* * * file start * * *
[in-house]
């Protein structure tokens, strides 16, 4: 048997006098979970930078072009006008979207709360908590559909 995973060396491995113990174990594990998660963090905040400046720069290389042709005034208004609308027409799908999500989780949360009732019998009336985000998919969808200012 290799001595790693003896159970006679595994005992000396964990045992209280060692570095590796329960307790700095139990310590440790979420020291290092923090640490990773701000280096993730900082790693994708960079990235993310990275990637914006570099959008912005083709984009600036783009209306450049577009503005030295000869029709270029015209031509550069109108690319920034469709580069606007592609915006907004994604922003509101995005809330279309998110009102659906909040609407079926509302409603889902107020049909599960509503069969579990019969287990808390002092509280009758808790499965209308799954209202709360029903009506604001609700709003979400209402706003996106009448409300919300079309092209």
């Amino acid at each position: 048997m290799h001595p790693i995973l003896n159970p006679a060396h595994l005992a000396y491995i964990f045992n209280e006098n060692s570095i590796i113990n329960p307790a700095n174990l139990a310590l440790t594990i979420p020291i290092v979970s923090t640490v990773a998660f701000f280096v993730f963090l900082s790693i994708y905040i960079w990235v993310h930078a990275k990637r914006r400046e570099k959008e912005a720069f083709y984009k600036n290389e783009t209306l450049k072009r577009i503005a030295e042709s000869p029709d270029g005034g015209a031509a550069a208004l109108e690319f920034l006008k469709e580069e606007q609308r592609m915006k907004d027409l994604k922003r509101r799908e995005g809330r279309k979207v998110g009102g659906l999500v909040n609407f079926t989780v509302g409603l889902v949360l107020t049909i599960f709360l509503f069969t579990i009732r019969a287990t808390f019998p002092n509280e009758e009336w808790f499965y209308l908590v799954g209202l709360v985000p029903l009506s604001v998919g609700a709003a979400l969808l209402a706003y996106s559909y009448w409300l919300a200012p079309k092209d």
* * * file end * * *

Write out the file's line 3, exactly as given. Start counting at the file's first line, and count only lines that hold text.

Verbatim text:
């Amino acid at each position: 048997m290799h001595p790693i995973l003896n159970p006679a060396h595994l005992a000396y491995i964990f045992n209280e006098n060692s570095i590796i113990n329960p307790a700095n174990l139990a310590l440790t594990i979420p020291i290092v979970s923090t640490v990773a998660f701000f280096v993730f963090l900082s790693i994708y905040i960079w990235v993310h930078a990275k990637r914006r400046e570099k959008e912005a720069f083709y984009k600036n290389e783009t209306l450049k072009r577009i503005a030295e042709s000869p029709d270029g005034g015209a031509a550069a208004l109108e690319f920034l006008k469709e580069e606007q609308r592609m915006k907004d027409l994604k922003r509101r799908e995005g809330r279309k979207v998110g009102g659906l999500v909040n609407f079926t989780v509302g409603l889902v949360l107020t049909i599960f709360l509503f069969t579990i009732r019969a287990t808390f019998p002092n509280e009758e009336w808790f499965y209308l908590v799954g209202l709360v985000p029903l009506s604001v998919g609700a709003a979400l969808l209402a706003y996106s559909y009448w409300l919300a200012p079309k092209d």